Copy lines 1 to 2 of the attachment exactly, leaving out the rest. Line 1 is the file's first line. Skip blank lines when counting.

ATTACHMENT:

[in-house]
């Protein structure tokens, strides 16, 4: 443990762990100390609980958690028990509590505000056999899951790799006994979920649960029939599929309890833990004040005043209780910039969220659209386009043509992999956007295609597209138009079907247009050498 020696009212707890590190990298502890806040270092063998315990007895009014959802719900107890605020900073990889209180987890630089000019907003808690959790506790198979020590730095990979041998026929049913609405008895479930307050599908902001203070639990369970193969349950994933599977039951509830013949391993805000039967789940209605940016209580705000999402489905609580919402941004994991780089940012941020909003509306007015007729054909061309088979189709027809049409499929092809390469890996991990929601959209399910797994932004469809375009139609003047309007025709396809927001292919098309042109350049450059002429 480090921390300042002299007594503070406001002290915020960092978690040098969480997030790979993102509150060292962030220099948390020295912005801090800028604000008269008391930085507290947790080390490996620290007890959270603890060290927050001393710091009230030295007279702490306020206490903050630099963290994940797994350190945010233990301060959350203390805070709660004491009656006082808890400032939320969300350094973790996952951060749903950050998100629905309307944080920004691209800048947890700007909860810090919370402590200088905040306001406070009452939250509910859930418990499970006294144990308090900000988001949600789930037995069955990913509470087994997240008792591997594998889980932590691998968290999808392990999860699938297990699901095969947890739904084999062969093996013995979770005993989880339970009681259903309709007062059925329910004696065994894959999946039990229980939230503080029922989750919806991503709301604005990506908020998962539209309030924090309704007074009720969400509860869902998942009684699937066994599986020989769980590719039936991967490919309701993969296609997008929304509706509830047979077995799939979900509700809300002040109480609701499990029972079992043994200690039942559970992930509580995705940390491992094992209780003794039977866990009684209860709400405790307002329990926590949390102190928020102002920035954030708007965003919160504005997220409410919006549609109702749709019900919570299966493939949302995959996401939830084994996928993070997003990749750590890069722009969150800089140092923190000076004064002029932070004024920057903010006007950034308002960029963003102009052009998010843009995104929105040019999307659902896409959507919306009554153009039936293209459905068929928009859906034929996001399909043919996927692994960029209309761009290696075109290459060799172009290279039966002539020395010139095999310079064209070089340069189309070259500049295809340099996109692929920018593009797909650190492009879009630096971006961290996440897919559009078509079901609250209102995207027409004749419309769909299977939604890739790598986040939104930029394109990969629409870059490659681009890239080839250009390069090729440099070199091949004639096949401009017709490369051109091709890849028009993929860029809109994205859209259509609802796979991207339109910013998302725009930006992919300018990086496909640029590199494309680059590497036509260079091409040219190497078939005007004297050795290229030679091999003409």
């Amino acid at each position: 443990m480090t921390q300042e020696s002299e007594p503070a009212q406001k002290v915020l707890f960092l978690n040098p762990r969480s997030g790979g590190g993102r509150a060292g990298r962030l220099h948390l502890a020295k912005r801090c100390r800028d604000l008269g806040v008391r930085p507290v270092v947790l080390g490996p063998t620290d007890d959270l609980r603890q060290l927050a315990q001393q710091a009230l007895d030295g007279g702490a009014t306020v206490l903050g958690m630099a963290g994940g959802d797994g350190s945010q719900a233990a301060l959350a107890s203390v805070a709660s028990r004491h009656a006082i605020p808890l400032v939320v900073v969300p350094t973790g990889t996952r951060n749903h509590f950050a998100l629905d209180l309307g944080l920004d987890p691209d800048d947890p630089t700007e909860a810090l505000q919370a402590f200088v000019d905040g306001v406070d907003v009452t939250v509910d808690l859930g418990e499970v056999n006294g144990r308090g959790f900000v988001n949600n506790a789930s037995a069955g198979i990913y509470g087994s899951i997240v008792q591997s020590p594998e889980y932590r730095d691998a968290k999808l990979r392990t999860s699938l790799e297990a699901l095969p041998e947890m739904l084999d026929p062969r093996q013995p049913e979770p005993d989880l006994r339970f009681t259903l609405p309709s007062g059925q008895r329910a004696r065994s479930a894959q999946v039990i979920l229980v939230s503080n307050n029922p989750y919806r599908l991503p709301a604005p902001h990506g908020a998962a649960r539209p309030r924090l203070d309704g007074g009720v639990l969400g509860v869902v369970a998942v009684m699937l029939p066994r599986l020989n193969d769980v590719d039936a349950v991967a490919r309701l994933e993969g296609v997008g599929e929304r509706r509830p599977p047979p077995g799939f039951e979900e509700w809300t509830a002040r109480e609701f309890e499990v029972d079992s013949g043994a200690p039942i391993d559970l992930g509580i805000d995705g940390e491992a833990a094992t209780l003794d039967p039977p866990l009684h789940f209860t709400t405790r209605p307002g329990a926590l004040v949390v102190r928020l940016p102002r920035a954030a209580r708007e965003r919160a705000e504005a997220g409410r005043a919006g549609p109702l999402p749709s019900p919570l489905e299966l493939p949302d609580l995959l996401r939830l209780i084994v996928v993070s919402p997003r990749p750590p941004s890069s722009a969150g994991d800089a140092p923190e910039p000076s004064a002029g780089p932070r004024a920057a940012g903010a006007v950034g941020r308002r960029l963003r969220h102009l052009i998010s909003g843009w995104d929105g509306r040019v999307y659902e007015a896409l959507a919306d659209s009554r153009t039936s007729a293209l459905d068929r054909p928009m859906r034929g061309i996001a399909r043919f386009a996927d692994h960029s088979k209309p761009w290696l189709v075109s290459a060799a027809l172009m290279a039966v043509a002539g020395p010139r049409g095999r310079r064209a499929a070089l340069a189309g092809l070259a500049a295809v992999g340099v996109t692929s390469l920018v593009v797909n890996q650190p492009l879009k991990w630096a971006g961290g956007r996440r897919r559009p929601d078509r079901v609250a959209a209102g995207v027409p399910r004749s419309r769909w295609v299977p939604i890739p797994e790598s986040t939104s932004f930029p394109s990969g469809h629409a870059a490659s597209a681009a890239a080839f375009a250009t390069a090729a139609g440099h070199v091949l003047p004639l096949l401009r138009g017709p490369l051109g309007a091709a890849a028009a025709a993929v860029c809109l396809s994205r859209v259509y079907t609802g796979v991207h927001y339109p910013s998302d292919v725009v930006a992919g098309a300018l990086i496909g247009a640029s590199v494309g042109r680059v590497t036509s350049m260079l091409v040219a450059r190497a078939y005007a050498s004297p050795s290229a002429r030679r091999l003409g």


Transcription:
[in-house]
């Protein structure tokens, strides 16, 4: 443990762990100390609980958690028990509590505000056999899951790799006994979920649960029939599929309890833990004040005043209780910039969220659209386009043509992999956007295609597209138009079907247009050498 020696009212707890590190990298502890806040270092063998315990007895009014959802719900107890605020900073990889209180987890630089000019907003808690959790506790198979020590730095990979041998026929049913609405008895479930307050599908902001203070639990369970193969349950994933599977039951509830013949391993805000039967789940209605940016209580705000999402489905609580919402941004994991780089940012941020909003509306007015007729054909061309088979189709027809049409499929092809390469890996991990929601959209399910797994932004469809375009139609003047309007025709396809927001292919098309042109350049450059002429 480090921390300042002299007594503070406001002290915020960092978690040098969480997030790979993102509150060292962030220099948390020295912005801090800028604000008269008391930085507290947790080390490996620290007890959270603890060290927050001393710091009230030295007279702490306020206490903050630099963290994940797994350190945010233990301060959350203390805070709660004491009656006082808890400032939320969300350094973790996952951060749903950050998100629905309307944080920004691209800048947890700007909860810090919370402590200088905040306001406070009452939250509910859930418990499970006294144990308090900000988001949600789930037995069955990913509470087994997240008792591997594998889980932590691998968290999808392990999860699938297990699901095969947890739904084999062969093996013995979770005993989880339970009681259903309709007062059925329910004696065994894959999946039990229980939230503080029922989750919806991503709301604005990506908020998962539209309030924090309704007074009720969400509860869902998942009684699937066994599986020989769980590719039936991967490919309701993969296609997008929304509706509830047979077995799939979900509700809300002040109480609701499990029972079992043994200690039942559970992930509580995705940390491992094992209780003794039977866990009684209860709400405790307002329990926590949390102190928020102002920035954030708007965003919160504005997220409410919006549609109702749709019900919570299966493939949302995959996401939830084994996928993070997003990749750590890069722009969150800089140092923190000076004064002029932070004024920057903010006007950034308002960029963003102009052009998010843009995104929105040019999307659902896409959507919306009554153009039936293209459905068929928009859906034929996001399909043919996927692994960029209309761009290696075109290459060799172009290279039966002539020395010139095999310079064209070089340069189309070259500049295809340099996109692929920018593009797909650190492009879009630096971006961290996440897919559009078509079901609250209102995207027409004749419309769909299977939604890739790598986040939104930029394109990969629409870059490659681009890239080839250009390069090729440099070199091949004639096949401009017709490369051109091709890849028009993929860029809109994205859209259509609802796979991207339109910013998302725009930006992919300018990086496909640029590199494309680059590497036509260079091409040219190497078939005007004297050795290229030679091999003409």